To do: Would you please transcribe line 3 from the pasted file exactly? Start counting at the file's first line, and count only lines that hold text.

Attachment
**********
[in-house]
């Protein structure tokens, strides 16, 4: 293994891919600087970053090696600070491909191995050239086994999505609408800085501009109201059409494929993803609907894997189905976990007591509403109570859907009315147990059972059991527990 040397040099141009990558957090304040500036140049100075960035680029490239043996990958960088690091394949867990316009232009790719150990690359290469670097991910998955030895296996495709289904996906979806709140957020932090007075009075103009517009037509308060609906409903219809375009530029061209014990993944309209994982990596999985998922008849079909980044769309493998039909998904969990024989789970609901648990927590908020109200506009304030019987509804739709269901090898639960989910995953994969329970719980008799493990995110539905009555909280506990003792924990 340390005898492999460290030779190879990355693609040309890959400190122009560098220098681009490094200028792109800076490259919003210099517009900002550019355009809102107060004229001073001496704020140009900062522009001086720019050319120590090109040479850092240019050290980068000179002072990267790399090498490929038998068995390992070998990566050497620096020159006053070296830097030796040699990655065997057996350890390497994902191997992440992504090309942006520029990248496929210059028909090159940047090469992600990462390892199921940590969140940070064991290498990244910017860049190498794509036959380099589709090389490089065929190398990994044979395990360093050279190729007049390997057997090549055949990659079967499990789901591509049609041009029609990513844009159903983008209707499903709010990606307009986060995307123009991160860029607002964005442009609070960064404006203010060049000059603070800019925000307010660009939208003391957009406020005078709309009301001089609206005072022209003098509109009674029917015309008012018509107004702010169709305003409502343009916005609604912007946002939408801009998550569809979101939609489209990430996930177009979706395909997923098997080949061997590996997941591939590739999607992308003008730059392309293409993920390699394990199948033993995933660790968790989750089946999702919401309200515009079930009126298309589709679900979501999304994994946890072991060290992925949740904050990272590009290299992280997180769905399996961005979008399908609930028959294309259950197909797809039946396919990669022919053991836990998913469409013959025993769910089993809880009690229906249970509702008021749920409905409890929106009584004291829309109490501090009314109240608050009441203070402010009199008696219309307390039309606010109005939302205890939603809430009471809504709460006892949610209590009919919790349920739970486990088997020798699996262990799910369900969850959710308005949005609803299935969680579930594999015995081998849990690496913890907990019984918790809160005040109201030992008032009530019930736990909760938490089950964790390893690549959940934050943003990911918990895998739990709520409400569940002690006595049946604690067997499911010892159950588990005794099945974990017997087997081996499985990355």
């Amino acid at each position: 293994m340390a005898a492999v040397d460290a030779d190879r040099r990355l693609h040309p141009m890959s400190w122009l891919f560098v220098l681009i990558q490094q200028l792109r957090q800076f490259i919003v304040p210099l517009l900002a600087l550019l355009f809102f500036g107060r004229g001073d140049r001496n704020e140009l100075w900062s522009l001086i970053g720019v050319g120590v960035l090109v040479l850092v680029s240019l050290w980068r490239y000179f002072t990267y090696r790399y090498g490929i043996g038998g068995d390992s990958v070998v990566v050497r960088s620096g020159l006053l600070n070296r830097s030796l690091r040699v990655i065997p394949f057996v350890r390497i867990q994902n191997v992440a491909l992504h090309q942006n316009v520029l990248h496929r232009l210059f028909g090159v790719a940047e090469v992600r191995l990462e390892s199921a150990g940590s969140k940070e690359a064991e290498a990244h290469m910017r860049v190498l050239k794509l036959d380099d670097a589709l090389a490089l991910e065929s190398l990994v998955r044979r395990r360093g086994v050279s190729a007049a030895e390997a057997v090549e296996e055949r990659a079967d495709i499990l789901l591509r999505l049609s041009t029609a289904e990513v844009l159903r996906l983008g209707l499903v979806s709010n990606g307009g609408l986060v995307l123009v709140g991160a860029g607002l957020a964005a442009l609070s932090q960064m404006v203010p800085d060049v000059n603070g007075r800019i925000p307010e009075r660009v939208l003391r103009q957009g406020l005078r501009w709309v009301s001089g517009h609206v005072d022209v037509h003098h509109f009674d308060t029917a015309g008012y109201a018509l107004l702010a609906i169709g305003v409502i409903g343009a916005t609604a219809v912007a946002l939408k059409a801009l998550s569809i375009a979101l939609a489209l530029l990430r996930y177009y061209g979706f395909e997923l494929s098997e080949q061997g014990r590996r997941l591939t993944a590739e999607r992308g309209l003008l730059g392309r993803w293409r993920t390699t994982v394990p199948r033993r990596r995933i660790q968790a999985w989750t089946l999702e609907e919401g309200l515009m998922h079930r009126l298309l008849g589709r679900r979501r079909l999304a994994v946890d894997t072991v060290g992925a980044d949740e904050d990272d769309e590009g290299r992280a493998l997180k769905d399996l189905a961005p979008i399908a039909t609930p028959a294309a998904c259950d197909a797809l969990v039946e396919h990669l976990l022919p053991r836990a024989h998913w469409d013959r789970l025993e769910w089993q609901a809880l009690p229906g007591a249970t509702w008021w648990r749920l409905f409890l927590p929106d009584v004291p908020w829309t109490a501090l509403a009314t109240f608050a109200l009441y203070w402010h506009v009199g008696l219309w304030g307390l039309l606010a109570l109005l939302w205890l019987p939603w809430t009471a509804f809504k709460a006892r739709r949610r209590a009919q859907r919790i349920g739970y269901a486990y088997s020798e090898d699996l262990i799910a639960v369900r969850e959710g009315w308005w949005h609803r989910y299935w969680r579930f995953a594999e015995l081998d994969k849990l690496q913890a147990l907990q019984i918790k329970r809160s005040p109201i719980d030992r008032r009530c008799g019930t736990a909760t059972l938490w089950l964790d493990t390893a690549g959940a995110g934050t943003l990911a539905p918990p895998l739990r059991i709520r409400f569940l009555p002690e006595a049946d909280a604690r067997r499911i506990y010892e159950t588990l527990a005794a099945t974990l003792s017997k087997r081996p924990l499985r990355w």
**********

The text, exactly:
């Amino acid at each position: 293994m340390a005898a492999v040397d460290a030779d190879r040099r990355l693609h040309p141009m890959s400190w122009l891919f560098v220098l681009i990558q490094q200028l792109r957090q800076f490259i919003v304040p210099l517009l900002a600087l550019l355009f809102f500036g107060r004229g001073d140049r001496n704020e140009l100075w900062s522009l001086i970053g720019v050319g120590v960035l090109v040479l850092v680029s240019l050290w980068r490239y000179f002072t990267y090696r790399y090498g490929i043996g038998g068995d390992s990958v070998v990566v050497r960088s620096g020159l006053l600070n070296r830097s030796l690091r040699v990655i065997p394949f057996v350890r390497i867990q994902n191997v992440a491909l992504h090309q942006n316009v520029l990248h496929r232009l210059f028909g090159v790719a940047e090469v992600r191995l990462e390892s199921a150990g940590s969140k940070e690359a064991e290498a990244h290469m910017r860049v190498l050239k794509l036959d380099d670097a589709l090389a490089l991910e065929s190398l990994v998955r044979r395990r360093g086994v050279s190729a007049a030895e390997a057997v090549e296996e055949r990659a079967d495709i499990l789901l591509r999505l049609s041009t029609a289904e990513v844009l159903r996906l983008g209707l499903v979806s709010n990606g307009g609408l986060v995307l123009v709140g991160a860029g607002l957020a964005a442009l609070s932090q960064m404006v203010p800085d060049v000059n603070g007075r800019i925000p307010e009075r660009v939208l003391r103009q957009g406020l005078r501009w709309v009301s001089g517009h609206v005072d022209v037509h003098h509109f009674d308060t029917a015309g008012y109201a018509l107004l702010a609906i169709g305003v409502i409903g343009a916005t609604a219809v912007a946002l939408k059409a801009l998550s569809i375009a979101l939609a489209l530029l990430r996930y177009y061209g979706f395909e997923l494929s098997e080949q061997g014990r590996r997941l591939t993944a590739e999607r992308g309209l003008l730059g392309r993803w293409r993920t390699t994982v394990p199948r033993r990596r995933i660790q968790a999985w989750t089946l999702e609907e919401g309200l515009m998922h079930r009126l298309l008849g589709r679900r979501r079909l999304a994994v946890d894997t072991v060290g992925a980044d949740e904050d990272d769309e590009g290299r992280a493998l997180k769905d399996l189905a961005p979008i399908a039909t609930p028959a294309a998904c259950d197909a797809l969990v039946e396919h990669l976990l022919p053991r836990a024989h998913w469409d013959r789970l025993e769910w089993q609901a809880l009690p229906g007591a249970t509702w008021w648990r749920l409905f409890l927590p929106d009584v004291p908020w829309t109490a501090l509403a009314t109240f608050a109200l009441y203070w402010h506009v009199g008696l219309w304030g307390l039309l606010a109570l109005l939302w205890l019987p939603w809430t009471a509804f809504k709460a006892r739709r949610r209590a009919q859907r919790i349920g739970y269901a486990y088997s020798e090898d699996l262990i799910a639960v369900r969850e959710g009315w308005w949005h609803r989910y299935w969680r579930f995953a594999e015995l081998d994969k849990l690496q913890a147990l907990q019984i918790k329970r809160s005040p109201i719980d030992r008032r009530c008799g019930t736990a909760t059972l938490w089950l964790d493990t390893a690549g959940a995110g934050t943003l990911a539905p918990p895998l739990r059991i709520r409400f569940l009555p002690e006595a049946d909280a604690r067997r499911i506990y010892e159950t588990l527990a005794a099945t974990l003792s017997k087997r081996p924990l499985r990355w």